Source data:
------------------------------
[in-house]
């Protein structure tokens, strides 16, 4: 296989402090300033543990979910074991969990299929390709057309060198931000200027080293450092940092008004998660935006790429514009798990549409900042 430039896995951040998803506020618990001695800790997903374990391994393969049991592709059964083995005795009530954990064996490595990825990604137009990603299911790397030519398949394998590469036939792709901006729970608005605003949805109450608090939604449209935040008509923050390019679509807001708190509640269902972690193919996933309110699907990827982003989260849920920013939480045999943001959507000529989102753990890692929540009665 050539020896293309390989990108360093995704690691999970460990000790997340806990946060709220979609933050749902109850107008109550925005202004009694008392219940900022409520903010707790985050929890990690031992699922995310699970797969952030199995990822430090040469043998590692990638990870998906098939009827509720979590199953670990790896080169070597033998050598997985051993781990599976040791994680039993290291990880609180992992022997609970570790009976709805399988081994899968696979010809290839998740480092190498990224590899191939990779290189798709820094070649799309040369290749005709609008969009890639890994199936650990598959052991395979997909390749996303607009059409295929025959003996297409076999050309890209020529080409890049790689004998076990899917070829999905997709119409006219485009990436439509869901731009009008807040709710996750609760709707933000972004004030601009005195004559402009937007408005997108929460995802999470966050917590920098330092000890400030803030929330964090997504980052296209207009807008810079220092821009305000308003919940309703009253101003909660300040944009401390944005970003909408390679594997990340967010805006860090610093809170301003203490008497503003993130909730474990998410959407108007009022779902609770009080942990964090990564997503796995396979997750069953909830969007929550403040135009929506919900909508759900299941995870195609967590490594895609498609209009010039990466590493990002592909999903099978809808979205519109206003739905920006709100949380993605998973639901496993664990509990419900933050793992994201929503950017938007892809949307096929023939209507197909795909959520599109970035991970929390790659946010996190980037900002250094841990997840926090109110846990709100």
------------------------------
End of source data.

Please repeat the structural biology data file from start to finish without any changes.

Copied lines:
[in-house]
């Protein structure tokens, strides 16, 4: 296989402090300033543990979910074991969990299929390709057309060198931000200027080293450092940092008004998660935006790429514009798990549409900042 430039896995951040998803506020618990001695800790997903374990391994393969049991592709059964083995005795009530954990064996490595990825990604137009990603299911790397030519398949394998590469036939792709901006729970608005605003949805109450608090939604449209935040008509923050390019679509807001708190509640269902972690193919996933309110699907990827982003989260849920920013939480045999943001959507000529989102753990890692929540009665 050539020896293309390989990108360093995704690691999970460990000790997340806990946060709220979609933050749902109850107008109550925005202004009694008392219940900022409520903010707790985050929890990690031992699922995310699970797969952030199995990822430090040469043998590692990638990870998906098939009827509720979590199953670990790896080169070597033998050598997985051993781990599976040791994680039993290291990880609180992992022997609970570790009976709805399988081994899968696979010809290839998740480092190498990224590899191939990779290189798709820094070649799309040369290749005709609008969009890639890994199936650990598959052991395979997909390749996303607009059409295929025959003996297409076999050309890209020529080409890049790689004998076990899917070829999905997709119409006219485009990436439509869901731009009008807040709710996750609760709707933000972004004030601009005195004559402009937007408005997108929460995802999470966050917590920098330092000890400030803030929330964090997504980052296209207009807008810079220092821009305000308003919940309703009253101003909660300040944009401390944005970003909408390679594997990340967010805006860090610093809170301003203490008497503003993130909730474990998410959407108007009022779902609770009080942990964090990564997503796995396979997750069953909830969007929550403040135009929506919900909508759900299941995870195609967590490594895609498609209009010039990466590493990002592909999903099978809808979205519109206003739905920006709100949380993605998973639901496993664990509990419900933050793992994201929503950017938007892809949307096929023939209507197909795909959520599109970035991970929390790659946010996190980037900002250094841990997840926090109110846990709100």